I don’t think you can effectively and efficiently be a mass tort lawyer if your goal is to collect cases and just let them sit and wait for the money to rain down on you. By the time you spend the money on the staff and the medical records working up your cases, if you don’t know what you’ve got, you’re not going to get your money back and you’re not going to make any money.

Lawyer Minds: How would someone who’s not in leadership stay up to date on the causation issues and knowing what the proper screening criteria would be?

Beth Burke: You have to do your own homework. You need to read the literature yourself, but you also need to reach out to leadership. If you’re in an MDL, you’re going to be paying an assessment at the end of the case, and leadership is going to provide you with information to help you. They’re going to guide you. You should be able to sign a protective order and have access to work product and a trial package. Read the depositions of plaintiff and defense experts.

You should seek information from leadership about the kinds of cases the lawyers in leadership are taking. What does their client base look like? What is the injury at issue in the MDL? What preexisting conditions do the clients have or don’t they have? How long did they take the drug? What’s the minimum exposure required for causation? Understand precisely the kinds of injuries that the MDL lawyers who are doing the discovery are doing discovery on. Not every injury that a drug causes may be what is at issue in the MDL.

Lawyer Minds: You’ve got a national practice and you have a large volume of cases. How do you keep a good work-life balance?

Beth Burke: It’s hard sometimes, but most of the time, I’ve been able to do it. I’m very lucky to have one very good child. I’m laughing as I say that. My husband is also a lawyer, which is incredibly helpful to both of us. I support him professionally when he needs it and he certainly does the same for me. We understand sometimes there are things that go on at your office that are more important than what’s going on at home. Sometimes things at home are more important. We step up and help each other out. We have a pretty democratic sharing of the household duties. If you do the cooking, you don’t do the cleaning around our house.

I think it also helps that I enjoy the work so much. I mean, not every day practicing law is a bed of roses. We all know that’s true, whether you do mass torts or real estate closings.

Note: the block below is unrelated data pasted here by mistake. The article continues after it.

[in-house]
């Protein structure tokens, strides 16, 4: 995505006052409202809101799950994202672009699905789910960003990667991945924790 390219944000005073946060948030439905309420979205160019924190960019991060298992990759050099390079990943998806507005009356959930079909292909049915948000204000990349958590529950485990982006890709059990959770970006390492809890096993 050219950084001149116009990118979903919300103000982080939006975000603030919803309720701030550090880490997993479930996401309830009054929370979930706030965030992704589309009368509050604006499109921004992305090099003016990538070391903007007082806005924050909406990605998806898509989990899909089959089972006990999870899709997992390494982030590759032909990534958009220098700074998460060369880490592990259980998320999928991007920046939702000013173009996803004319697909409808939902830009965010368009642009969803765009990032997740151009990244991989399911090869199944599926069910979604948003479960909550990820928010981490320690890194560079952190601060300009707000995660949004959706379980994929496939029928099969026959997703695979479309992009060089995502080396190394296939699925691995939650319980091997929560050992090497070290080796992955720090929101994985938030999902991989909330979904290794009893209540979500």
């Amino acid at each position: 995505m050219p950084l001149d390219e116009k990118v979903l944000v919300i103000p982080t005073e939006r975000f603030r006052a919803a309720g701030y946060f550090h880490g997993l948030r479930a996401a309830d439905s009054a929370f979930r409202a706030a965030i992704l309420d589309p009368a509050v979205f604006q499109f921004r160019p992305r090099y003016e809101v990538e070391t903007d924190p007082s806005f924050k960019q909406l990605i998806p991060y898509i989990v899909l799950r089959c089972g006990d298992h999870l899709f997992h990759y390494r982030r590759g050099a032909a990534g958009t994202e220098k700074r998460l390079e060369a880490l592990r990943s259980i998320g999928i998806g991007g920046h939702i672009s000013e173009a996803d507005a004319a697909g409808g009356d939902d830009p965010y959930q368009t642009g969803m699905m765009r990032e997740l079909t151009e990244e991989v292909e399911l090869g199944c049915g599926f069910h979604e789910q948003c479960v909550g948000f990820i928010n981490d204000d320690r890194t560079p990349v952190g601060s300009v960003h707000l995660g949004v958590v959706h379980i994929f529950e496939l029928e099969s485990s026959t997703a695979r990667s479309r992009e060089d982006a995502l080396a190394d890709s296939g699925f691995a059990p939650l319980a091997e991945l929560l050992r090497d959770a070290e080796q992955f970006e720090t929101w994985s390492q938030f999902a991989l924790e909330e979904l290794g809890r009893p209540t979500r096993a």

It’s a hard way to make a living. But if you can keep your sense of humor and your perspective it is much easier to enjoy your work and enjoy your clients.

I am also fortunate to have really good staff. I have paralegals who are ethical, intelligent, and hardworking. That goes a long way towards keeping me sane. If things are running well at the office, things are more likely to run well at home, too.

Lawyer Minds: You’re a past president of the Southern Trial Lawyers Association. I’ve interviewed a lot of people about AAJ and the State Trial Lawyers Associations. Tell us how Southern Trial Lawyers differs from AAJ and why someone should be involved in Southern Trial Lawyers.

Beth Burke: I love the Southern Trial Lawyers Association (STLA) but my first love is AAJ. If it weren’t for AAJ, we wouldn’t even have STLA. They are our parent organization and everyone needs to support AAJ. Southern Trial Lawyers is different from AAJ in a lot of ways. Foremost, it’s much smaller. For that reason, I know a larger percentage of the members of STLA than I do with AAJ. STLA feels a lot like family. The tone and pace of our conventions and our meetings is a little different from AAJ’s because we are smaller and we’re not a political organization.

Politics is handled at the national level by AAJ and state level by our TLAs. STLA is strictly about fellowship, friendships, and top quality CLE. I think it’s nice for trial lawyers and for anybody, especially nowadays, to get a break from politics. There’s no political fundraisers at our meetings. There’s no requests for supporting a candidate. We heed our grandmothers’ advice and avoid discussing politics at all, which is a really nice breath of fresh air. What unites us as an organization is our commitment to our clients, our communities, and our profession STLA is an extremely supportive organization, socially and professionally.

We’d like to thank Beth for agreeing to interview with Lawyer Minds and for her insight on mass tort litigation.